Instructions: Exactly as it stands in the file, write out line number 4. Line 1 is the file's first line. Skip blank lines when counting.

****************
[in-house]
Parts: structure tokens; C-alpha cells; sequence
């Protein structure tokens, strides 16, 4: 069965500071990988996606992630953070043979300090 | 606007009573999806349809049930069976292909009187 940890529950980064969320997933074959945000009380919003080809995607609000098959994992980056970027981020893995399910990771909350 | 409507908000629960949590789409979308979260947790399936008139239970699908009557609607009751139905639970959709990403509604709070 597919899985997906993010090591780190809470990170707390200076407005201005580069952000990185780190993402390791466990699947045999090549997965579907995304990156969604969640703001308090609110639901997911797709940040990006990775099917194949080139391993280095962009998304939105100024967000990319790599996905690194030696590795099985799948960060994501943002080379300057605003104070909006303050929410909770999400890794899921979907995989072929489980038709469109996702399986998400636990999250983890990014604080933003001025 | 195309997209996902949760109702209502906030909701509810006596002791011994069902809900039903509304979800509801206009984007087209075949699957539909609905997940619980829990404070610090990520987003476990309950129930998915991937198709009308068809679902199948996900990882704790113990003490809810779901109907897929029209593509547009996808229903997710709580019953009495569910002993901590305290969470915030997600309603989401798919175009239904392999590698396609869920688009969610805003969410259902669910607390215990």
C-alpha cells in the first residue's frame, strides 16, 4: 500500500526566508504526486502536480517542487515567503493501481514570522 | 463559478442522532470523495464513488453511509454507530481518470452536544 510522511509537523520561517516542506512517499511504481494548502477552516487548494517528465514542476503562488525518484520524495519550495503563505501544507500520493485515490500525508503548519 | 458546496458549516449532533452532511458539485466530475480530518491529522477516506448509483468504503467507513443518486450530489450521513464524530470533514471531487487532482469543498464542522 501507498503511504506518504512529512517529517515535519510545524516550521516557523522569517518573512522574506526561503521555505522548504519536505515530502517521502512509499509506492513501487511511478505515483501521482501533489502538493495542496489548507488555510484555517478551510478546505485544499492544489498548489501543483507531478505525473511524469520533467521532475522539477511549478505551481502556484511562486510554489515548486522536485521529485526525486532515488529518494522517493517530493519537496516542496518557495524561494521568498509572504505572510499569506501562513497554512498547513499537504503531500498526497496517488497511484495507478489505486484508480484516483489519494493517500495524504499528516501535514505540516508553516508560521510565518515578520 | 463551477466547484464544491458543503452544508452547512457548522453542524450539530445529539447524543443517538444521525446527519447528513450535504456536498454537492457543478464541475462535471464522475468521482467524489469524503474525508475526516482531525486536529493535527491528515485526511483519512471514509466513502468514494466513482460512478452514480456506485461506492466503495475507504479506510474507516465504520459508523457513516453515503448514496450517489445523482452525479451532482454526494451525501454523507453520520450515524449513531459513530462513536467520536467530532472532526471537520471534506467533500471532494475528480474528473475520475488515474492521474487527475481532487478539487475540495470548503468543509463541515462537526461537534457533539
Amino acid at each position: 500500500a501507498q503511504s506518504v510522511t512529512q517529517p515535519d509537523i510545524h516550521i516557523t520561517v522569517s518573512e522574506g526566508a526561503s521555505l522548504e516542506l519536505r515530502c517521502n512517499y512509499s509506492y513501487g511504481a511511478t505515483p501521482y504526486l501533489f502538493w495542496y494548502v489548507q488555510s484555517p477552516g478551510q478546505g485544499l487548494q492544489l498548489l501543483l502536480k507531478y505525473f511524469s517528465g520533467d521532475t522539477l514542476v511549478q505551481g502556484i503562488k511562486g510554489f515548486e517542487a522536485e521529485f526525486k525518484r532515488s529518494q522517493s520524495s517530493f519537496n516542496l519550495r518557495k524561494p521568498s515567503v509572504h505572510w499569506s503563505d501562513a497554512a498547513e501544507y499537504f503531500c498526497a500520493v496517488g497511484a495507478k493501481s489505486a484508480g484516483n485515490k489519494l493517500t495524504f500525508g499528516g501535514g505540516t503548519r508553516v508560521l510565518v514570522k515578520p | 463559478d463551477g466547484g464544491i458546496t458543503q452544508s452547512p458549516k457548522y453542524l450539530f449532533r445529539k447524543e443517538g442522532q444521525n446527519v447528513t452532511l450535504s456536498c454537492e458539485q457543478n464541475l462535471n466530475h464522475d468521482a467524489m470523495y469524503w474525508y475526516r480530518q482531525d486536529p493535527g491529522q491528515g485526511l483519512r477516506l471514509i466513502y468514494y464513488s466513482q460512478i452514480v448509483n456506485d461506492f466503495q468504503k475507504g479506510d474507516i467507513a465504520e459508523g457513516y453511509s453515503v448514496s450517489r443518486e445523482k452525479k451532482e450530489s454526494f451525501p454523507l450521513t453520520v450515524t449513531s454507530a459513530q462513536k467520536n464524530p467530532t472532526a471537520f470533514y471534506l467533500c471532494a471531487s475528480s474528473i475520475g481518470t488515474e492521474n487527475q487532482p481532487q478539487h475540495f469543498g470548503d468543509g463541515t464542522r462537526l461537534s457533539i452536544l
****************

C-alpha cells in the first residue's frame, strides 16, 4: 500500500526566508504526486502536480517542487515567503493501481514570522 | 463559478442522532470523495464513488453511509454507530481518470452536544 510522511509537523520561517516542506512517499511504481494548502477552516487548494517528465514542476503562488525518484520524495519550495503563505501544507500520493485515490500525508503548519 | 458546496458549516449532533452532511458539485466530475480530518491529522477516506448509483468504503467507513443518486450530489450521513464524530470533514471531487487532482469543498464542522 501507498503511504506518504512529512517529517515535519510545524516550521516557523522569517518573512522574506526561503521555505522548504519536505515530502517521502512509499509506492513501487511511478505515483501521482501533489502538493495542496489548507488555510484555517478551510478546505485544499492544489498548489501543483507531478505525473511524469520533467521532475522539477511549478505551481502556484511562486510554489515548486522536485521529485526525486532515488529518494522517493517530493519537496516542496518557495524561494521568498509572504505572510499569506501562513497554512498547513499537504503531500498526497496517488497511484495507478489505486484508480484516483489519494493517500495524504499528516501535514505540516508553516508560521510565518515578520 | 463551477466547484464544491458543503452544508452547512457548522453542524450539530445529539447524543443517538444521525446527519447528513450535504456536498454537492457543478464541475462535471464522475468521482467524489469524503474525508475526516482531525486536529493535527491528515485526511483519512471514509466513502468514494466513482460512478452514480456506485461506492466503495475507504479506510474507516465504520459508523457513516453515503448514496450517489445523482452525479451532482454526494451525501454523507453520520450515524449513531459513530462513536467520536467530532472532526471537520471534506467533500471532494475528480474528473475520475488515474492521474487527475481532487478539487475540495470548503468543509463541515462537526461537534457533539